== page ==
In Physics, Telling Cranks from Experts Ain't Easy, John Horgan, Scientific American, December 11th, 2011


Science controversies past and present

Theach both theories

If you think that being smarter is a good thing for you, or environment, beware.
Science has spoken!  At last! Read, and learn. But at your own risk:

The Cost of Smarts, NYT editorial May 7, 2008
Lots of Animals Learn, but Smarter Isn't Better, by Carl Zimmer, NYT, May 6, 2008

Maybe there is truth after all in the old saying:  Ignorance is bliss!

DON'T WORRY! (or learn) BE HAPPY!


Scientific American - 15 Answers to Creationist Nonsense - and Other Featured Articles  
Hubble Space Telescope - HST pictures - Spaceflight Now - Earth from Space
 
An Ancient Universe: How Astronomers Know the Vast Scale of Cosmic Time
 
www.PhysicsCentral.com - Movie physics
  - Newton's laws of motion
BEC and other easy to understand physics stuff

Optical illusions and related stuff and other stuff with physics for kids, physics of cars and types of forces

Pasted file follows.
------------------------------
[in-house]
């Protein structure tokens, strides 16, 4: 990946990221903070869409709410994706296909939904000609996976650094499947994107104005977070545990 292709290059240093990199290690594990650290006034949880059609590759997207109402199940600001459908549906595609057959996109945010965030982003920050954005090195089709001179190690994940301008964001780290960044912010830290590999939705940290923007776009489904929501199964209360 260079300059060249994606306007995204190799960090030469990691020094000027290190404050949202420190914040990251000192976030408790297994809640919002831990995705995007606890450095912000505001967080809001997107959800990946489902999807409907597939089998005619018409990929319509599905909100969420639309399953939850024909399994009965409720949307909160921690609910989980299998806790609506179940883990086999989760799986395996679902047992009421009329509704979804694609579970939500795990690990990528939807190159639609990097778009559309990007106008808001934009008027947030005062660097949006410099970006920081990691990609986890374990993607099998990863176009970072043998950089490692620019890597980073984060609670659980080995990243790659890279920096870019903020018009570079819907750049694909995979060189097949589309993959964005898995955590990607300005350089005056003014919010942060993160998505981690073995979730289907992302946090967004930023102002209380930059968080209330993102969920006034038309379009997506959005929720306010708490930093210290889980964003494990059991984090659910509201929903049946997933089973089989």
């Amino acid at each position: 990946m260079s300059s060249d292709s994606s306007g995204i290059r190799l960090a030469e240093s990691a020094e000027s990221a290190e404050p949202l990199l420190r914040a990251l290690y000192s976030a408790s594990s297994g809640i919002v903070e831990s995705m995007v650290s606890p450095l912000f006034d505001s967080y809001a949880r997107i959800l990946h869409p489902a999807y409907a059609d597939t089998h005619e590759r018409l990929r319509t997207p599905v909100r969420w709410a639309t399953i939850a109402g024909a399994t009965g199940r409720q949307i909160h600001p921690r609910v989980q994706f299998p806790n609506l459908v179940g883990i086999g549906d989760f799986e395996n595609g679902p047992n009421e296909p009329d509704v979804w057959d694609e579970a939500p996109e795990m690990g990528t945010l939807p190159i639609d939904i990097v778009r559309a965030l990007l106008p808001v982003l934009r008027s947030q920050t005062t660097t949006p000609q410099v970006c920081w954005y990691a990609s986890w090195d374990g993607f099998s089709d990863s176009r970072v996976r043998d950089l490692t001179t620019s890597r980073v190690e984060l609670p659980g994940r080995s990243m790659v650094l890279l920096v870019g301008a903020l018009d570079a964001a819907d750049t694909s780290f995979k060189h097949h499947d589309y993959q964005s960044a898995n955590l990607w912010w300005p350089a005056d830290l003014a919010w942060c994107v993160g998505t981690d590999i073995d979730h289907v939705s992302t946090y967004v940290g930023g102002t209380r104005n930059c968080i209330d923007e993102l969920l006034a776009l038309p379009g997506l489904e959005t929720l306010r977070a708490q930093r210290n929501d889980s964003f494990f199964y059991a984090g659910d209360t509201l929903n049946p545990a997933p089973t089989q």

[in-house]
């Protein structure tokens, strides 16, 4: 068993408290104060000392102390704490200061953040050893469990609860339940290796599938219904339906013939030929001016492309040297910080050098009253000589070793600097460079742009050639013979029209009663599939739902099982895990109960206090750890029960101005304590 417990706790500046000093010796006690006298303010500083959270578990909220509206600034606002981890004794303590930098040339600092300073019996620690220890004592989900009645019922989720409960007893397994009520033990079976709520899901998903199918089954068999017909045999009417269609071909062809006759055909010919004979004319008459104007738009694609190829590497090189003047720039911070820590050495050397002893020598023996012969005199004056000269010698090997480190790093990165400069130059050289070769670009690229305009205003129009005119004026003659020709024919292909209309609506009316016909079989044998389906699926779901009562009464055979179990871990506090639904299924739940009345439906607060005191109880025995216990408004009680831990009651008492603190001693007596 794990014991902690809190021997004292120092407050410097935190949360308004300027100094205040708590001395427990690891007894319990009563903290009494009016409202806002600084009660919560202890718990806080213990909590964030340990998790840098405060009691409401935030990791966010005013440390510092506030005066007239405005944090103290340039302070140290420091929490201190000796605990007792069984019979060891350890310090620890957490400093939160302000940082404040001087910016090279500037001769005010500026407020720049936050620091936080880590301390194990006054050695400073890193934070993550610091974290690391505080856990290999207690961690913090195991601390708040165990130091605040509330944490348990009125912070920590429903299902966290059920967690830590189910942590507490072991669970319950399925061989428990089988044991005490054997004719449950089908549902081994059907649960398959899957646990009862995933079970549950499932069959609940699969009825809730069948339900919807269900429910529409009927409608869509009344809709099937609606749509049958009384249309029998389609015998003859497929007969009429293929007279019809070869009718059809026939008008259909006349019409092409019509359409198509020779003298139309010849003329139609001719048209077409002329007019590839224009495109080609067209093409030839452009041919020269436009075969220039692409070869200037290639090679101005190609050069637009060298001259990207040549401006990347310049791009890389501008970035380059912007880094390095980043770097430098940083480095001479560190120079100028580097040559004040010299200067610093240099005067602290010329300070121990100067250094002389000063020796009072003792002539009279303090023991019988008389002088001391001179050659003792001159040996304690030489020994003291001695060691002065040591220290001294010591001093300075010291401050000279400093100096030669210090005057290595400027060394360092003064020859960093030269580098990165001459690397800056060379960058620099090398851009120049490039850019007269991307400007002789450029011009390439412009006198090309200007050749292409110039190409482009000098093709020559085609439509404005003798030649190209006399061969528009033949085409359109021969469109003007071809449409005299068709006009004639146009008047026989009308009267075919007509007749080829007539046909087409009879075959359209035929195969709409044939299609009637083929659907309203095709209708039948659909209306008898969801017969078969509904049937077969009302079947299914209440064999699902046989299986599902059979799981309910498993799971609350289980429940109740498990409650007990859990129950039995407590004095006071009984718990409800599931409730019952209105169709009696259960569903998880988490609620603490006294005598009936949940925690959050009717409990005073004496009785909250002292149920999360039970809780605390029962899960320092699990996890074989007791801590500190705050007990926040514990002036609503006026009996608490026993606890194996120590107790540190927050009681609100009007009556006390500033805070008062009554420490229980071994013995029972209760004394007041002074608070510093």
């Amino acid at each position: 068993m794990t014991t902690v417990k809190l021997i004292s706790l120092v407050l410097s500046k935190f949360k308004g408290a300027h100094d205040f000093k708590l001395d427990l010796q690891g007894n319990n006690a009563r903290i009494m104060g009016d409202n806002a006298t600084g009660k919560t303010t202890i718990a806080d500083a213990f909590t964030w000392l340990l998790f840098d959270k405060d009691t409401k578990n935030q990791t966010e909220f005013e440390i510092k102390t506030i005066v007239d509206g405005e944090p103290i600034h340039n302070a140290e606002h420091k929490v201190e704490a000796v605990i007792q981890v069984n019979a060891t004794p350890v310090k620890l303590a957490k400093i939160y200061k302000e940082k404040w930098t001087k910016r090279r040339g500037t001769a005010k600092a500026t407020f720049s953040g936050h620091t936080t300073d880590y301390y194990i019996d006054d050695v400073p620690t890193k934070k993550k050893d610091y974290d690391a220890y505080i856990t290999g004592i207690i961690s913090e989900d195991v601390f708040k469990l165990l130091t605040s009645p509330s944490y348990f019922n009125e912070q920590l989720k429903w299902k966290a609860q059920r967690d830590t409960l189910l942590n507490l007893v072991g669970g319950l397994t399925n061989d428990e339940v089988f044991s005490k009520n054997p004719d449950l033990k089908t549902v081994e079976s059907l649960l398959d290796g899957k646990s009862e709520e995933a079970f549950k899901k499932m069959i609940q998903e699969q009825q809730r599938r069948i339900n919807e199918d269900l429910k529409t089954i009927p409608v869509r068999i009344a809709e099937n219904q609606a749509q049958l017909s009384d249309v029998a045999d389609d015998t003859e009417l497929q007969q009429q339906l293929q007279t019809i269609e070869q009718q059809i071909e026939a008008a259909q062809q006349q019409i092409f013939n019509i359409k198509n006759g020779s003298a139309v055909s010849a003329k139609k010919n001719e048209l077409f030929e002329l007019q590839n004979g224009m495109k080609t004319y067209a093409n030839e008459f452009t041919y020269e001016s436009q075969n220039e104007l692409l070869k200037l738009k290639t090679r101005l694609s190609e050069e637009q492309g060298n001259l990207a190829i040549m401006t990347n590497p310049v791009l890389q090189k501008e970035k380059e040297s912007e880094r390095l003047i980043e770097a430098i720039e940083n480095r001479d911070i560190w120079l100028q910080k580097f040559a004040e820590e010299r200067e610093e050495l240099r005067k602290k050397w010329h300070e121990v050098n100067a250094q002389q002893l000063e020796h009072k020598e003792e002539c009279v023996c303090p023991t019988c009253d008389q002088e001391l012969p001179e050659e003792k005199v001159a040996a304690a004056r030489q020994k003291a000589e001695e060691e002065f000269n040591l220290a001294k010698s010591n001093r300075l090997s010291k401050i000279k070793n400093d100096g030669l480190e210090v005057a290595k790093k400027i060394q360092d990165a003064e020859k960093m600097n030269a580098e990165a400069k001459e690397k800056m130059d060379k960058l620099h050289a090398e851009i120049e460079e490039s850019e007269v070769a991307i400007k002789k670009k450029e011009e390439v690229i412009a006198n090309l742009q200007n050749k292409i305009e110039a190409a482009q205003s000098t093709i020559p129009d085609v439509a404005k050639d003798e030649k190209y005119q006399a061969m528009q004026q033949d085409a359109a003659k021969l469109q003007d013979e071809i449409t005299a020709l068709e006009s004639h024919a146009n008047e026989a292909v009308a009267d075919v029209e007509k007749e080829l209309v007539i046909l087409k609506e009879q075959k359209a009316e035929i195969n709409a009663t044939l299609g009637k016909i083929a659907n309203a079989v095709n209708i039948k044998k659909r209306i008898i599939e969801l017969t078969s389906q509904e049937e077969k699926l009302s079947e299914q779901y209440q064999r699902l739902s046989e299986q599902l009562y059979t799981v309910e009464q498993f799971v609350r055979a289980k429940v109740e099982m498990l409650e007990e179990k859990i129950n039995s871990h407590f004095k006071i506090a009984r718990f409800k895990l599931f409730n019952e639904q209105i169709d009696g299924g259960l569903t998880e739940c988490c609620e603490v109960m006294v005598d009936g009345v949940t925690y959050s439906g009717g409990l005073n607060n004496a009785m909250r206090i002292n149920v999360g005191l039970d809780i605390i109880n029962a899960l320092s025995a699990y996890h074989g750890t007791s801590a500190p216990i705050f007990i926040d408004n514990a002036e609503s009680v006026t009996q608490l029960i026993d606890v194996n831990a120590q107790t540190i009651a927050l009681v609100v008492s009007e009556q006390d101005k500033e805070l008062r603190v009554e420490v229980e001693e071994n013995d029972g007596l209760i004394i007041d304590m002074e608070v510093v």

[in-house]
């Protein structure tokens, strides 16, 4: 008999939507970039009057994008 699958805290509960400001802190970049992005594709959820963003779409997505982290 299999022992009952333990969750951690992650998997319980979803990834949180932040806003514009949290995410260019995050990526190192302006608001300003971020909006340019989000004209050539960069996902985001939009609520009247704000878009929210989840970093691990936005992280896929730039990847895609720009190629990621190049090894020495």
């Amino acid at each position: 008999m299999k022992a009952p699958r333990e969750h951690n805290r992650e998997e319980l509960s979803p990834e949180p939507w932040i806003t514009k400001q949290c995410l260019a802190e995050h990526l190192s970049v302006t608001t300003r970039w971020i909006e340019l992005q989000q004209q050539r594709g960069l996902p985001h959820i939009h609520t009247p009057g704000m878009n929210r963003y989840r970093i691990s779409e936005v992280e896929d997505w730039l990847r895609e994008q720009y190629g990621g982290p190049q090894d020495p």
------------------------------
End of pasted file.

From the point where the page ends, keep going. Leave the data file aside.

Chatting with Little Green Men License to Wonder
Vatican on Intelligent Design
John Allen Paulos
an a bunch of things you could have thought of yourself, if you would have tried. But for some (irrational) reasons, most of us refuse to do so.
Newton's Laws of Motion for Automobiles and More!

And following is my web equivalent of bumper stickers! Or T-shirts with words of wisdom on them.



From things that have happened and from things as they exist and from all things that you know and all those you cannot know, you make something through your invention that is not a representation but a whole new thing truer than anything true and alive, and you make it alive, and if you make it well enough, you give it immortality. Ernest Hemingway